So, which was the case in December? Montserratians came home in troops, so the British deployed their forces?

Soldiers only come out when someone is frightened for somebody’s safety and/or the breakdown of order. Who was frightened by the thought of two thousand more Montserratians on island than is now the normal, everyday case?

Then, of course, my friend, when he said that thing about the white people being in charge, he stated it as simply a matter of fact, that’s just how it is, he was saying. Even worse, his tone didn’t have even the slightest whiff of, resignation, let’s say.  You know, the attitude you front with when you don’t like something but you don’t feel you have any power to change it? Well, his was not that. His was not even acceptance.

It was quite simply, unquestioning.

Unquestioning.  Because that’s what you do when the white people are in charge.  You don’t even question how come they are in charge. How they come to be so in charge of Montserrat again! After all these years.

So, but, how come?

In this case, of course, when my friend says “the white people”, he merely means the British. It’s not a skin colour matter. It’s not personal. There is no individual or individuals being specifically referred to. It’s a politics and governance issue. A Montserratian politics issue – skins not white. A British governance issue – skins just happen to be white.

And, of course, if it is that the British are so fully in charge of Montserrat that their decisions are absolute, then I am bothered by that, in the same way that I would be if somebody were to start acting like they owned and controlled me because they gave me a meal of two when I was in crisis.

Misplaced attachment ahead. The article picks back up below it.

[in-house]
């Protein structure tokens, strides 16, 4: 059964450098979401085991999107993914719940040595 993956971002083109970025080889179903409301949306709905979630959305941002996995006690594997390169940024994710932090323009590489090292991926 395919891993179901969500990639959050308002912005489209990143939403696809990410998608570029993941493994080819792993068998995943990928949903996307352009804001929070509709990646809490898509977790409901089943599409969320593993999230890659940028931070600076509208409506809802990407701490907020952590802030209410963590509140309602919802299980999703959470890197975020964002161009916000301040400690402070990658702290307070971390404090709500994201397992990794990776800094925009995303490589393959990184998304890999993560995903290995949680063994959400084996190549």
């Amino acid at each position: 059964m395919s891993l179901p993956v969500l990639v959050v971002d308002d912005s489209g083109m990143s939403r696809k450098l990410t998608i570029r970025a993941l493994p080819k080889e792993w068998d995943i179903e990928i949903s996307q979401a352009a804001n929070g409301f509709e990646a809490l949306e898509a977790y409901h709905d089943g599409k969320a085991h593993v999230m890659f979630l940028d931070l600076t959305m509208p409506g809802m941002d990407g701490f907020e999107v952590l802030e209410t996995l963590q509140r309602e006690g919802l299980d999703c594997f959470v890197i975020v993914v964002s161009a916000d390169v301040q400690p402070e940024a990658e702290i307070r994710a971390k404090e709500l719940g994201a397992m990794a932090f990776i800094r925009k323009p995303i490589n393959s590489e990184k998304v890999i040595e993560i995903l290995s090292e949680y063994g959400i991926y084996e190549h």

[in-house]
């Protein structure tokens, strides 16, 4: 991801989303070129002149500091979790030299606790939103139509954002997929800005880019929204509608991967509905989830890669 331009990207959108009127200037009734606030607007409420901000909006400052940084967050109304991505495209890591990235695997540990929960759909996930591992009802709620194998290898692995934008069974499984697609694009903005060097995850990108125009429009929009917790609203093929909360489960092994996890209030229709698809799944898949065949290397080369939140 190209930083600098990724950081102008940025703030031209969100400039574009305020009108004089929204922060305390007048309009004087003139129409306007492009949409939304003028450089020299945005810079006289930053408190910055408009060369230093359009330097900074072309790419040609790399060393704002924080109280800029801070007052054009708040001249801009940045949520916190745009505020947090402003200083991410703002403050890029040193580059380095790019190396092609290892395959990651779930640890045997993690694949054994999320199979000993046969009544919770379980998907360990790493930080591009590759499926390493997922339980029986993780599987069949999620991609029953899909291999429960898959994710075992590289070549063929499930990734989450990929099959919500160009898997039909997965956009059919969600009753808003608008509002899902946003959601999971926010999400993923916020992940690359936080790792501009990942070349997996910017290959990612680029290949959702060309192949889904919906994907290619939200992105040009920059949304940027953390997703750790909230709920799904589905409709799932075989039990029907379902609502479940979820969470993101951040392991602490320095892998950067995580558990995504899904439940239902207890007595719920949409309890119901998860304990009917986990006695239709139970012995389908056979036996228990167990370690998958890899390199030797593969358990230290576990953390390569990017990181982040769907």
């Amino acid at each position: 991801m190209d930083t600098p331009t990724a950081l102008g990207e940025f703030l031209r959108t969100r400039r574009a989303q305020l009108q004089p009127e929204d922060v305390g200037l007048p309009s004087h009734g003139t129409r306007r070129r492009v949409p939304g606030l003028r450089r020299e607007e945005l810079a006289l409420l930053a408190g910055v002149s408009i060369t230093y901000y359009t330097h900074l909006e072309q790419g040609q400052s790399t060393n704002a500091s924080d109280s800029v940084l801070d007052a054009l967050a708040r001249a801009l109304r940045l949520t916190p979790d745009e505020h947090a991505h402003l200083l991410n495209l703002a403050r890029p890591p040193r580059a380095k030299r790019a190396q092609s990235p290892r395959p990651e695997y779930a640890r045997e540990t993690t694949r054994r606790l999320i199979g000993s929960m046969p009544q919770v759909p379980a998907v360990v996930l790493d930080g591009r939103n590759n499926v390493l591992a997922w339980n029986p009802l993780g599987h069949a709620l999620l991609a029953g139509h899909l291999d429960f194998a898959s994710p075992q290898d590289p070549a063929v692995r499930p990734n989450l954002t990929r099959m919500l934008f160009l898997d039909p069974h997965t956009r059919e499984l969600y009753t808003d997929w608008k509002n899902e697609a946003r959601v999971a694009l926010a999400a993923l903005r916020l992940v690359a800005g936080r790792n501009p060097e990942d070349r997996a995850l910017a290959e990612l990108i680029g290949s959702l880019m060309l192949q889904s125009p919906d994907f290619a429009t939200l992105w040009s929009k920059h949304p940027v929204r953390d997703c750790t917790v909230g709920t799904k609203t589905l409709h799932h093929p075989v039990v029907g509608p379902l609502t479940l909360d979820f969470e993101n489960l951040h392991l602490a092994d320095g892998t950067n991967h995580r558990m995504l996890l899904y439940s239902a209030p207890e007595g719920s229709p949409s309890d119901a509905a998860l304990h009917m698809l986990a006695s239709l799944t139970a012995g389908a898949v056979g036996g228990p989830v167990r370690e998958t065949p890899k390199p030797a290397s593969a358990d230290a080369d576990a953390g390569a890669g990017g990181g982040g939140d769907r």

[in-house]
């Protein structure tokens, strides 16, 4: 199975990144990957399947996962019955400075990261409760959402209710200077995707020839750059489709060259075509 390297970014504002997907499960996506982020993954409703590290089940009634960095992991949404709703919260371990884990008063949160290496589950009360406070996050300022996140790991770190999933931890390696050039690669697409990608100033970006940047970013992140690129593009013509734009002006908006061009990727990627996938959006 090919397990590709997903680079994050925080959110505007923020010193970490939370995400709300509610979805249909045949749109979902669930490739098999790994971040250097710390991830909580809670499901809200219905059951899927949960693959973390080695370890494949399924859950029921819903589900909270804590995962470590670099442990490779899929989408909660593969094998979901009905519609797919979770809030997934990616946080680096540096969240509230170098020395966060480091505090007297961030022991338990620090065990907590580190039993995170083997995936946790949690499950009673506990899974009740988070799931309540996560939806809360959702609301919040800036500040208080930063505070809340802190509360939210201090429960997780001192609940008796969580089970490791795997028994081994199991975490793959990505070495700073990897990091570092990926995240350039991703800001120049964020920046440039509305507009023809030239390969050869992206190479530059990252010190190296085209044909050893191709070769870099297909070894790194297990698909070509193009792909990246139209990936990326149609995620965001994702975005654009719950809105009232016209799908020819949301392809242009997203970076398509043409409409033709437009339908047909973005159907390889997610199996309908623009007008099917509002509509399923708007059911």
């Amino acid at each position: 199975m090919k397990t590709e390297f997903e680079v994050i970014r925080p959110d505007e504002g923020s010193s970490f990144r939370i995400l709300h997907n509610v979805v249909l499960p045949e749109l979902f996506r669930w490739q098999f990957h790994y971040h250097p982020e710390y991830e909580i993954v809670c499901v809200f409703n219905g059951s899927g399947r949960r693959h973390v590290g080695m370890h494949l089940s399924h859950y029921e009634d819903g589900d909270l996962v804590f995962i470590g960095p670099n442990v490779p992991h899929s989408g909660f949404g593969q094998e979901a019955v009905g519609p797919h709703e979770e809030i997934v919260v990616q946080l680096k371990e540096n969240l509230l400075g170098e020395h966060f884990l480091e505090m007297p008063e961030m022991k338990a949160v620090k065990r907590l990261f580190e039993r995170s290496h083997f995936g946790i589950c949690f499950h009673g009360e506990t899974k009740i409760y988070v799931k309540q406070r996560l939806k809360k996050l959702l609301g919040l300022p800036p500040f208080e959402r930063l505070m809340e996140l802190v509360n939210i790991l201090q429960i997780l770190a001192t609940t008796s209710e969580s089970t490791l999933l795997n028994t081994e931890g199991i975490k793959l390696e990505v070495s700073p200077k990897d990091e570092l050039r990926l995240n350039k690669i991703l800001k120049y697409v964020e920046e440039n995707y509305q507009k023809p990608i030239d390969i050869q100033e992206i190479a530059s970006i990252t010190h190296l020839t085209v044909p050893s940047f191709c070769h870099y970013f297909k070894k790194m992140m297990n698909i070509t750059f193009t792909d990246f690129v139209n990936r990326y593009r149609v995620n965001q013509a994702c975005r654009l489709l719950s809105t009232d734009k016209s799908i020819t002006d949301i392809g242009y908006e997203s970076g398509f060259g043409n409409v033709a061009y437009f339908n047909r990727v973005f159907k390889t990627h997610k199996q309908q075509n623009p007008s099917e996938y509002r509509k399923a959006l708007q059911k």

And for those of you who are easily owned, and think this is perfectly reasonable, No! You don’t give up your dignity and self-determination when somebody helps you out! You say thank you, and, as you work to get yourself back on your feet, you are mindful and grateful, and you negotiate reasonable terms. You pay back when you are able, you help them out when you can. (Montserratian men died as soldiers in the World Wars! e.g.)

What I am most troubled about, and indeed, find absolutely terrifying in the deepest reaches of my soul, is that attitude that we, Montserratians, just accept that we no longer have a say, and moreover, feel that there is no point in objecting, resisting, seeking to change that twisted reality.

I am terrified because, when people start having soldiers out and about in times of peace, where there is no disaster or emergency that the soldiers have to help with, the aim can only be to show who has the power; the intent, to intimidate. It can only be the indications of an assertion of greater power and control, or perhaps the forerunners of other, greater, more powerful forces.

Which are all well and good, even perhaps welcome, in times of war and violent social disruption, but never acceptable in times of peace.

Unless those in power are, indeed, waging war against “the people”. Or just want to be sure that “the people” are kept in their place.

I am terrified because, if the people who made the decision to deploy the army of Montserrat did not feel it incumbent upon them to explain clearly and completely, to the people of Montserrat, and indeed seek the agreement of the people of Montserrat for something like this, then we have an even greater problem.  Apart from the fact that there was nothing happening in Festival 50 that could have warranted sending out the army, unless somebody was afraid. Should we, Montserratians, have been afraid?

Should we now be?